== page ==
MetService has issued heavy rain and strong wind watches as a tropical cyclone heading for the upper North Island intensifies in the Coral Sea.
Tropical Cyclone Gabrielle is currently hitting New Caledonia. Aircalin flights from Auckland to Noumea, and Noumea to Auckland for tomorrow have been cancelled.
It is expected to make landfall in Northland on Sunday and has been upgraded to category 3.
It is also forecast to last until Tuesday, sweeping through Auckland, the Coromandel Peninsula, Hawke's Bay, Bay of Plenty, and Gisborne. It is possible that even Wellington could see some impacts, MetService said.
A heavy rain watch is in place for Northland, Auckland including Great Barrier Island, Coromandel Peninsula, and Gisborne from Sunday and until Tuesday. For Hawke's Bay, the heavy rain watch is a bit later, starting on Monday and ending Wednesday.
A strong watch is in place for Northland, Auckland north of Whangaparaoa as well as southwards, Great Barrier Island, and Coromandel Peninsula from Sunday until Tuesday.
Having trouble visualising 120km/h winds?— MetService (@MetService) February 10, 2023
Check out this animation of possible impacts for the different wind speeds associated with various Tropical Cyclone categories. pic.twitter.com/y56Ok7b7sk
Civil Defence authorities and mayors in the upper North Island are advising people to take precautions and stay up to date with the latest forecasts. More information on being prepared can be found here.
Minister for Emergency Management Kieran McAnulty said National Emergency Management Agency's (NEMA) National Coordination Centre was still in operration and ready to scale up to coordinate whatever assistance impacted regions need.
NEMA is facilitating all requests for national assistance from Auckland Emergency Management including military personnel.
Auckland and Thames-Coromandel yesterday extended their state of emergency due to the risks.
Coromandel Civil Defence said it was likely some low-lying coastal communities would need to be evacuated or be advised to self-evacuate before the cyclone hits the region, but a final decision was expected later on Friday.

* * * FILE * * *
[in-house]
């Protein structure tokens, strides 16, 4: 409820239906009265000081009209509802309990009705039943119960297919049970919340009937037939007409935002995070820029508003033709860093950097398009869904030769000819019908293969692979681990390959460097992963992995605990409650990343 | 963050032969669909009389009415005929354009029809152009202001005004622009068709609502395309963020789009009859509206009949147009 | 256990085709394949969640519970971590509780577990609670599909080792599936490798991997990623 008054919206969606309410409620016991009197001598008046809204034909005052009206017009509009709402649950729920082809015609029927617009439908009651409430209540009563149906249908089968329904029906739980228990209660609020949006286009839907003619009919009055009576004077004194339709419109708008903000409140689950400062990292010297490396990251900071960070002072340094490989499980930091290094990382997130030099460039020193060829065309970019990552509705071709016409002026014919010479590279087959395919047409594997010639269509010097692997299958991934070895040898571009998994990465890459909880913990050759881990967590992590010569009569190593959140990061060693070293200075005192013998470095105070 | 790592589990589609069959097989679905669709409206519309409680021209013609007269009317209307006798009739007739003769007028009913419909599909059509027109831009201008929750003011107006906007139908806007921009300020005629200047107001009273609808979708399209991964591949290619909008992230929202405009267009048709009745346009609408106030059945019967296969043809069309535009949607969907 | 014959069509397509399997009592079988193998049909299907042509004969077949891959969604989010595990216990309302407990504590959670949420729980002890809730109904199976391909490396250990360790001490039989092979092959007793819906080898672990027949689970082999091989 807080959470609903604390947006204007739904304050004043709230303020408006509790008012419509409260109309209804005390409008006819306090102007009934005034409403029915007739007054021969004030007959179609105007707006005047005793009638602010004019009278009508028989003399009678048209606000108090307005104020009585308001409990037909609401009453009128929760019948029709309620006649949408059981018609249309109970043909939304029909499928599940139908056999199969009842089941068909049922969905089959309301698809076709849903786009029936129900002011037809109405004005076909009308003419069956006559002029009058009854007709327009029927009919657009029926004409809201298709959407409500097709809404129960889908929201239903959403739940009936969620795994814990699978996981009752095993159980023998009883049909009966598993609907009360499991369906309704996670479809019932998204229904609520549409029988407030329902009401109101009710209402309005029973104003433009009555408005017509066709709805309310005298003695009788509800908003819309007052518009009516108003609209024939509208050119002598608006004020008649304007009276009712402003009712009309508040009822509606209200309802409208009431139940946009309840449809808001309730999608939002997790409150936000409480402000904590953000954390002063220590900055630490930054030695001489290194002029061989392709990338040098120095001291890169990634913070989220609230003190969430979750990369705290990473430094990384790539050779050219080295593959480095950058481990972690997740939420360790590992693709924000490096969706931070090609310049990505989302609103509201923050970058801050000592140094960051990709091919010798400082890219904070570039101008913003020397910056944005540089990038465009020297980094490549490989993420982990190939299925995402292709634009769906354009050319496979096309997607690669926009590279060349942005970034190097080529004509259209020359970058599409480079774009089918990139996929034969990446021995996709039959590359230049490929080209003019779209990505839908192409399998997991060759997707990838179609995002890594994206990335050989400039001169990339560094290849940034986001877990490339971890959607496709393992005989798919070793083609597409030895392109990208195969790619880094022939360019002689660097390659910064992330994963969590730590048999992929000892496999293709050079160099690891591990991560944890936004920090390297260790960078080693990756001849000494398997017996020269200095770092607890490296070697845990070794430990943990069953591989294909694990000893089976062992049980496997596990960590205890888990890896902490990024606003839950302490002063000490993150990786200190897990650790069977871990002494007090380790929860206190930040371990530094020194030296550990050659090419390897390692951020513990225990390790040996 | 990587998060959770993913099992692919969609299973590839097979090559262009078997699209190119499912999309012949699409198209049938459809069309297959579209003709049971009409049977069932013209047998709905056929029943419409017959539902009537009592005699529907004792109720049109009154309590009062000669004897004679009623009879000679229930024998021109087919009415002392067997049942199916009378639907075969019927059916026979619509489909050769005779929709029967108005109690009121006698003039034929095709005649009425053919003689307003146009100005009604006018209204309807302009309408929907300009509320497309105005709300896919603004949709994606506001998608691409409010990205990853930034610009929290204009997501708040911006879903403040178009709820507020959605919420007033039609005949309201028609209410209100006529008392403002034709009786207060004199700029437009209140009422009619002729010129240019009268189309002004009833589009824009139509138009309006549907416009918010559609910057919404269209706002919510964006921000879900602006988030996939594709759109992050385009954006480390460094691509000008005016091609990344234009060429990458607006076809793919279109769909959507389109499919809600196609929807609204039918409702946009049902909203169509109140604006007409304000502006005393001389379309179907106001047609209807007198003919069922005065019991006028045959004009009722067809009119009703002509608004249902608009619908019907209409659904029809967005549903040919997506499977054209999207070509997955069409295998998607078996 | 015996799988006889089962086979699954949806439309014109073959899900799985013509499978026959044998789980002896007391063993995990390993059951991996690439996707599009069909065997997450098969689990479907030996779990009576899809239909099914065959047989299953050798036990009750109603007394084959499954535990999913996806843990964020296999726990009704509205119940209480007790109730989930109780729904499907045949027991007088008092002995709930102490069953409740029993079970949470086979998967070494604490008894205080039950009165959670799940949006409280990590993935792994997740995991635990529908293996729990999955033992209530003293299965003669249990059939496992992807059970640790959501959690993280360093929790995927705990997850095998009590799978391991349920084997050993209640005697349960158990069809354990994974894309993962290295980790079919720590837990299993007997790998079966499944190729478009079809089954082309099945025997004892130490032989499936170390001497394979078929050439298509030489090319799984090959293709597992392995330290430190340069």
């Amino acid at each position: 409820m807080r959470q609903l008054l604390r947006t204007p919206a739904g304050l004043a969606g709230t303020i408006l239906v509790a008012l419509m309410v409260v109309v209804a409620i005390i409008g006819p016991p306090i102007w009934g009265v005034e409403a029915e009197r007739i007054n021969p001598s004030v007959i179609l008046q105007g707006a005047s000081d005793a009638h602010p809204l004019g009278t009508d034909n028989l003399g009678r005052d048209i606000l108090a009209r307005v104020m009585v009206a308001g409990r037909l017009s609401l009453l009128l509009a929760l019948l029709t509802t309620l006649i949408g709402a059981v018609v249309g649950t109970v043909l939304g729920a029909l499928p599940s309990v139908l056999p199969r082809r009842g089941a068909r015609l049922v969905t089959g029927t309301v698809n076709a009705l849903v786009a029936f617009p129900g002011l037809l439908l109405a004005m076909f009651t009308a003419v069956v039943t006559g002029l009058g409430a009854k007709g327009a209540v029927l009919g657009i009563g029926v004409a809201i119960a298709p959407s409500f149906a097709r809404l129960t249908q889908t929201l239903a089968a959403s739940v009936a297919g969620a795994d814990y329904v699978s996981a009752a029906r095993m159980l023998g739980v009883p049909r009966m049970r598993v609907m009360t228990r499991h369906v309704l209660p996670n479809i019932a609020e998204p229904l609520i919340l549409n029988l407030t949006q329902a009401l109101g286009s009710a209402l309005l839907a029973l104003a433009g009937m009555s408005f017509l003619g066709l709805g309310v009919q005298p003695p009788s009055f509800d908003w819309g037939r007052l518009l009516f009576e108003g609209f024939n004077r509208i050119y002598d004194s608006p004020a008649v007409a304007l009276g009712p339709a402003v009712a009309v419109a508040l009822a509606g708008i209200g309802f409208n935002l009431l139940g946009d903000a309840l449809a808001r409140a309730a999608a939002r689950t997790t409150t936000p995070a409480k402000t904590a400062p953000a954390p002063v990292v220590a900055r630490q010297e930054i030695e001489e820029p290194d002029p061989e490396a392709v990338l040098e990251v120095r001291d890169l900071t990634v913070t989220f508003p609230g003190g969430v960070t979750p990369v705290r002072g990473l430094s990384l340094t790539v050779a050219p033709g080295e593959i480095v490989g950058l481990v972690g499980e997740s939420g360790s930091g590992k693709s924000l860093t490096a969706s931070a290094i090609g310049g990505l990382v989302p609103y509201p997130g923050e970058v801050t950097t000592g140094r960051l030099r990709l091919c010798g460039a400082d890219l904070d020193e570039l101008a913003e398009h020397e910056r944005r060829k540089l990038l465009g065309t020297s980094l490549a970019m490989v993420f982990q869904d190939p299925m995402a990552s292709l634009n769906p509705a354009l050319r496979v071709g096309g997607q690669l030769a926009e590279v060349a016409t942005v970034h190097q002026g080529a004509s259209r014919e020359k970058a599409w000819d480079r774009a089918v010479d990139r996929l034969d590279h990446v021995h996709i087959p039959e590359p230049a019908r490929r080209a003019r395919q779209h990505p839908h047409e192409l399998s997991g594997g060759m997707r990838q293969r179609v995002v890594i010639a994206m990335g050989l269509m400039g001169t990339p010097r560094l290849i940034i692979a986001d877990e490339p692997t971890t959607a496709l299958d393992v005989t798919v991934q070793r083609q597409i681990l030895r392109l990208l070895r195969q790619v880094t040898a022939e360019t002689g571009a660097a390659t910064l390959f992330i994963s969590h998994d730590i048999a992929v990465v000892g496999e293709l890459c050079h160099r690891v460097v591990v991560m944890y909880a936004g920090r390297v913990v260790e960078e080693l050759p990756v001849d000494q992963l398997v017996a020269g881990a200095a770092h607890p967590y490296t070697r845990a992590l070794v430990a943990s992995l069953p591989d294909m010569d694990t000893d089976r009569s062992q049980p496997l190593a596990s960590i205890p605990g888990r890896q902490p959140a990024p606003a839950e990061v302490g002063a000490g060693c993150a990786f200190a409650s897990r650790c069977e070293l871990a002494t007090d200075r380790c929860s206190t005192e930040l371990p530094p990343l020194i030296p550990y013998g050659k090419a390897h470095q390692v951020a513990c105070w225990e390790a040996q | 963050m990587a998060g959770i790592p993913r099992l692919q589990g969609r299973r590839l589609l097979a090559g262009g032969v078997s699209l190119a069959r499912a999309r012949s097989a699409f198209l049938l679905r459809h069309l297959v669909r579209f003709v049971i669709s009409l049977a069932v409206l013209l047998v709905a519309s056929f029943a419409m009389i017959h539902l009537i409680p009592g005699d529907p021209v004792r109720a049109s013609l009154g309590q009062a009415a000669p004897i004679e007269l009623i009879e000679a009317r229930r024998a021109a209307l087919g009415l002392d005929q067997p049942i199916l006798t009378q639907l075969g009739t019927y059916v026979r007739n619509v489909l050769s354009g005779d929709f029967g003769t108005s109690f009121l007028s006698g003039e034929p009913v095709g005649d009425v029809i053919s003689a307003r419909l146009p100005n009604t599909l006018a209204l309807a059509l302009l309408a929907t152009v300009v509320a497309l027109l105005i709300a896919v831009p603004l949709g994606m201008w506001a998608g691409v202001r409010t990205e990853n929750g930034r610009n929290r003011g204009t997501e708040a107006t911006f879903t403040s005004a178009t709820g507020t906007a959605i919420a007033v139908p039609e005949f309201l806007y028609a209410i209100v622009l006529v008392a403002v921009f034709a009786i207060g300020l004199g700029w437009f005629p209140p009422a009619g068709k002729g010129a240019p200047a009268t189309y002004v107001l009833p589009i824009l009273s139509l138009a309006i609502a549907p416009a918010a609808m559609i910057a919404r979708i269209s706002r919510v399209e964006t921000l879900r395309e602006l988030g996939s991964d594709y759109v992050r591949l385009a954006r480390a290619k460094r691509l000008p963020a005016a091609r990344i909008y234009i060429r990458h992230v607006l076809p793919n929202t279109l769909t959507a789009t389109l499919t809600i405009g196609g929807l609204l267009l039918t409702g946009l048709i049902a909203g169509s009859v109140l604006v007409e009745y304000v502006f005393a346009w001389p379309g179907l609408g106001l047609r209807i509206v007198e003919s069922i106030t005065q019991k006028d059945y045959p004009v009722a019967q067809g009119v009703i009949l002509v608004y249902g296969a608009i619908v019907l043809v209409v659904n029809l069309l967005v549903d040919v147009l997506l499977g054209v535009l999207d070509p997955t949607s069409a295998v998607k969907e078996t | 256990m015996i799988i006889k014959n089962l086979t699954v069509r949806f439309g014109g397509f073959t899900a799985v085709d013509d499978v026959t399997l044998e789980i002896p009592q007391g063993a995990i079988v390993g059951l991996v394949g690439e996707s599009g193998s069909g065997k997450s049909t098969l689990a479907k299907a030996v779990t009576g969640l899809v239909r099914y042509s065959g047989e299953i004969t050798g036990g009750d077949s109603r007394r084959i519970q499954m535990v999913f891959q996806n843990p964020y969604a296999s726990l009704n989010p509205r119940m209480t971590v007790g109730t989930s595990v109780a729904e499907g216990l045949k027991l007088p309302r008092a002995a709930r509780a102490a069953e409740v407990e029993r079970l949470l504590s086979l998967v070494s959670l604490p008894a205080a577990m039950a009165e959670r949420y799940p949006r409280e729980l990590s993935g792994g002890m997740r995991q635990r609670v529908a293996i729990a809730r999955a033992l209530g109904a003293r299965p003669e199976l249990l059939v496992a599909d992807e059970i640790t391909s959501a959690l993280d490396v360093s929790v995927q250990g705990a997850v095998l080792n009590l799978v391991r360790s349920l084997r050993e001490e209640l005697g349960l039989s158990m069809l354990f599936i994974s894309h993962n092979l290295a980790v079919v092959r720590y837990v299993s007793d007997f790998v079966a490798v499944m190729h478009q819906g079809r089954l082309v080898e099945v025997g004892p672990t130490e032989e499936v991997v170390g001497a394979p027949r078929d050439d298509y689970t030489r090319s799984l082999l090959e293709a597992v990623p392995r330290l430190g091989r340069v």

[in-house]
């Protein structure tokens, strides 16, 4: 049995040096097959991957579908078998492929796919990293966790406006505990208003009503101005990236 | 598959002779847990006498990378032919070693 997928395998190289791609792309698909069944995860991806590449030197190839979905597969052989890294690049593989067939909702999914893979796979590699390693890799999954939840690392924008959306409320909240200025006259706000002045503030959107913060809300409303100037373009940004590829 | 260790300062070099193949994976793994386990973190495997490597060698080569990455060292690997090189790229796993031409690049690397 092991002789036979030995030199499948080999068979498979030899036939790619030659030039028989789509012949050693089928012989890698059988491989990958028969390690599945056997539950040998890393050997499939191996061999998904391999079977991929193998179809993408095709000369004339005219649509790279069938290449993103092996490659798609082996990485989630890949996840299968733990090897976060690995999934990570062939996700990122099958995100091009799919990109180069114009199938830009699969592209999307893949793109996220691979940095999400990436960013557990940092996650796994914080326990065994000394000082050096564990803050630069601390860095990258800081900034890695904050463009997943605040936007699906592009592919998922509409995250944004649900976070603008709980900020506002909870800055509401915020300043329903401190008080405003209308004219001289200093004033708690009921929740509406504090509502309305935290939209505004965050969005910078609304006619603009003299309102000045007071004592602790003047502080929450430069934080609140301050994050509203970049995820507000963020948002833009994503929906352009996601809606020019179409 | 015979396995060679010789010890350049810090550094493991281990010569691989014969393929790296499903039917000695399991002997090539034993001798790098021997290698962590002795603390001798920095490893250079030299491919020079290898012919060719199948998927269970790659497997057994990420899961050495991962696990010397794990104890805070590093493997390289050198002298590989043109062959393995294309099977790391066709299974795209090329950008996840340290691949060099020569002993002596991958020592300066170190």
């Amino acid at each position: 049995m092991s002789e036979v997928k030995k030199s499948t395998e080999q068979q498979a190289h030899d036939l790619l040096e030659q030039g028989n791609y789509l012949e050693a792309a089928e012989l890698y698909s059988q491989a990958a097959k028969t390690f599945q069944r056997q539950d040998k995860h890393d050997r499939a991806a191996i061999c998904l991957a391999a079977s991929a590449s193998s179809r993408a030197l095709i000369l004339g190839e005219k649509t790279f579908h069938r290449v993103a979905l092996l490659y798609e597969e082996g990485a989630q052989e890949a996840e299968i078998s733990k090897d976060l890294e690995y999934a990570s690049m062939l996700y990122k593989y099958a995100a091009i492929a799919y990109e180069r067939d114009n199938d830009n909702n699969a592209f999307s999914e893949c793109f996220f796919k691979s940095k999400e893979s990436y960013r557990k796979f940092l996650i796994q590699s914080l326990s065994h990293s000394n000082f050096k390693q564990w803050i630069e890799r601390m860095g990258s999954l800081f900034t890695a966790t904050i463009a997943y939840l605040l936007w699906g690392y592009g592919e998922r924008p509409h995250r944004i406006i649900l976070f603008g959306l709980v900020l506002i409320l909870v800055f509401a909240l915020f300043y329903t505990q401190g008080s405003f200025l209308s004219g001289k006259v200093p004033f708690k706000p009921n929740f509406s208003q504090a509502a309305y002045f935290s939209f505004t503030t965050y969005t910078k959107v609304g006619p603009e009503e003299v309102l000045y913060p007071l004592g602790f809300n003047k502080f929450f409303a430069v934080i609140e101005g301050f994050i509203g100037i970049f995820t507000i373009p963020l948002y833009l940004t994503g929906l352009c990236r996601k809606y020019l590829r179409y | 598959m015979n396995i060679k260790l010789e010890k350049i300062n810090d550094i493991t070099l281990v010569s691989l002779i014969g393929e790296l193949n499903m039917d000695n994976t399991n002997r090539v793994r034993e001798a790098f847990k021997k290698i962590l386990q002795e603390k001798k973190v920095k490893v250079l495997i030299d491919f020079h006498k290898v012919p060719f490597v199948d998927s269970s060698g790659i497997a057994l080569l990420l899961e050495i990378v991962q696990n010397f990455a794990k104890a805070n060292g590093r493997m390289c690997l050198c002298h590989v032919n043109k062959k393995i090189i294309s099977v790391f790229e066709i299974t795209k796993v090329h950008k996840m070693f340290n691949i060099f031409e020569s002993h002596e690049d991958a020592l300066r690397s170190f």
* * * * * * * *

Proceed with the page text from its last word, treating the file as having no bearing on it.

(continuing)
Up to 300mm of rain is expected on the Coromandel Peninsula between Monday and Wednesday.
There would be four to seven metre waves, anywhere between north cape and east cape, and into Gisborne, MetService meteorologist Georgina Griffiths said.
It would be a major coastal event, she said.
"It's a significant wind event anywhere between Hawke's Bay and Northland, so prepare for one."
The @niwa_nz ensemble system shows a range of possible cyclone track scenarios.— NIWA Weather (@NiwaWeather) February 9, 2023
A gentle nudge east-or-west makes all the difference in which regions experience the worst weather!
Heavy rain, damaging winds & coastal hazards are looking likely in the north & east... pic.twitter.com/e04fgwg64y
What's expected for Auckland
Auckland is already in the midst of a clean-up after heavy rain in late January caused flooding, slips, and damage to properties and roads.
The saturated ground along with the upcoming predicted rainfall and winds could cause large impacts, including flooding, land slips, tree falls and power outages, in the worst case scenario, Griffiths said.
"The rainfall totals for three days are rather large," Griffiths said. "200-300mm for [Great] Barrier and north Auckland, 100-200mm of rain over the event elsewhere. These are pretty significant rainfall numbers for Auckland, even if we weren't impact already."
It was hard at this stage to know which regions would see the most signficant rain rates, that would be clearer on Sunday, she said.
Heavy rain watches were likely to become warnings, and some may become red warnings, she said.
"Regardless of the track, wind will be a problem for Auckland."